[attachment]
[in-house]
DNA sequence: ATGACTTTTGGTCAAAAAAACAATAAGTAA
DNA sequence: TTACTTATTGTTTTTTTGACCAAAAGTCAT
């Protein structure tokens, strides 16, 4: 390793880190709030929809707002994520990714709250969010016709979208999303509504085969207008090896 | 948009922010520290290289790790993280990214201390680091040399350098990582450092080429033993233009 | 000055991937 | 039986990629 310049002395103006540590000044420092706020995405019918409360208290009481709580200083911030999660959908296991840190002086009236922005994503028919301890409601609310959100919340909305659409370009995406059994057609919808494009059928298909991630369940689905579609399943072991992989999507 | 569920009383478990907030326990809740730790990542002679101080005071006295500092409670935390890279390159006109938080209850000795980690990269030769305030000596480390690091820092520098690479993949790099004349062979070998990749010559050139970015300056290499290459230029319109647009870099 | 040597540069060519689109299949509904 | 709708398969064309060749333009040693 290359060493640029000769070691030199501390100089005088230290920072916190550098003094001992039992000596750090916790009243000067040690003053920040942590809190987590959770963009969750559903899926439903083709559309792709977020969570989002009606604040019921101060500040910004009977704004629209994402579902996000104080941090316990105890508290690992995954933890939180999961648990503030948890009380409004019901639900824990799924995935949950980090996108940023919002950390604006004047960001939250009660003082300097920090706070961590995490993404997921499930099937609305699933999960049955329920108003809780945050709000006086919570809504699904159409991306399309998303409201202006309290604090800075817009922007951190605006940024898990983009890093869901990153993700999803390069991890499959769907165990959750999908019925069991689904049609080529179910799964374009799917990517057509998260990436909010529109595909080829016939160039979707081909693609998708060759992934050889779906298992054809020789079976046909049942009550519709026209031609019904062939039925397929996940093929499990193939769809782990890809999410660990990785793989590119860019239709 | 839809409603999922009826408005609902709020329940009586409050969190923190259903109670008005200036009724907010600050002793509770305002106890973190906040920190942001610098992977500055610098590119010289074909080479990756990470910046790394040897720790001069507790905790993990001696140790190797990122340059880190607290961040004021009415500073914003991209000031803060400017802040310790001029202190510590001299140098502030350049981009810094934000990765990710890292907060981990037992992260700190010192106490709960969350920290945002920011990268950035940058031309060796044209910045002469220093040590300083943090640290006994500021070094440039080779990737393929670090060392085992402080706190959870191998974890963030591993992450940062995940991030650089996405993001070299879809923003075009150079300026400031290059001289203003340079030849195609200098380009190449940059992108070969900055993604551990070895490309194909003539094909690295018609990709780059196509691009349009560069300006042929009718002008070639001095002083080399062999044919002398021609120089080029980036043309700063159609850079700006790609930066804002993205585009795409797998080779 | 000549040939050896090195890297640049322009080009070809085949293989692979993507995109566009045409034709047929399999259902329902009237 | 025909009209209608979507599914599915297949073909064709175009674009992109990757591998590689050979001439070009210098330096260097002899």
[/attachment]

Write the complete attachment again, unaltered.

[in-house]
DNA sequence: ATGACTTTTGGTCAAAAAAACAATAAGTAA
DNA sequence: TTACTTATTGTTTTTTTGACCAAAAGTCAT
């Protein structure tokens, strides 16, 4: 390793880190709030929809707002994520990714709250969010016709979208999303509504085969207008090896 | 948009922010520290290289790790993280990214201390680091040399350098990582450092080429033993233009 | 000055991937 | 039986990629 310049002395103006540590000044420092706020995405019918409360208290009481709580200083911030999660959908296991840190002086009236922005994503028919301890409601609310959100919340909305659409370009995406059994057609919808494009059928298909991630369940689905579609399943072991992989999507 | 569920009383478990907030326990809740730790990542002679101080005071006295500092409670935390890279390159006109938080209850000795980690990269030769305030000596480390690091820092520098690479993949790099004349062979070998990749010559050139970015300056290499290459230029319109647009870099 | 040597540069060519689109299949509904 | 709708398969064309060749333009040693 290359060493640029000769070691030199501390100089005088230290920072916190550098003094001992039992000596750090916790009243000067040690003053920040942590809190987590959770963009969750559903899926439903083709559309792709977020969570989002009606604040019921101060500040910004009977704004629209994402579902996000104080941090316990105890508290690992995954933890939180999961648990503030948890009380409004019901639900824990799924995935949950980090996108940023919002950390604006004047960001939250009660003082300097920090706070961590995490993404997921499930099937609305699933999960049955329920108003809780945050709000006086919570809504699904159409991306399309998303409201202006309290604090800075817009922007951190605006940024898990983009890093869901990153993700999803390069991890499959769907165990959750999908019925069991689904049609080529179910799964374009799917990517057509998260990436909010529109595909080829016939160039979707081909693609998708060759992934050889779906298992054809020789079976046909049942009550519709026209031609019904062939039925397929996940093929499990193939769809782990890809999410660990990785793989590119860019239709 | 839809409603999922009826408005609902709020329940009586409050969190923190259903109670008005200036009724907010600050002793509770305002106890973190906040920190942001610098992977500055610098590119010289074909080479990756990470910046790394040897720790001069507790905790993990001696140790190797990122340059880190607290961040004021009415500073914003991209000031803060400017802040310790001029202190510590001299140098502030350049981009810094934000990765990710890292907060981990037992992260700190010192106490709960969350920290945002920011990268950035940058031309060796044209910045002469220093040590300083943090640290006994500021070094440039080779990737393929670090060392085992402080706190959870191998974890963030591993992450940062995940991030650089996405993001070299879809923003075009150079300026400031290059001289203003340079030849195609200098380009190449940059992108070969900055993604551990070895490309194909003539094909690295018609990709780059196509691009349009560069300006042929009718002008070639001095002083080399062999044919002398021609120089080029980036043309700063159609850079700006790609930066804002993205585009795409797998080779 | 000549040939050896090195890297640049322009080009070809085949293989692979993507995109566009045409034709047929399999259902329902009237 | 025909009209209608979507599914599915297949073909064709175009674009992109990757591998590689050979001439070009210098330096260097002899």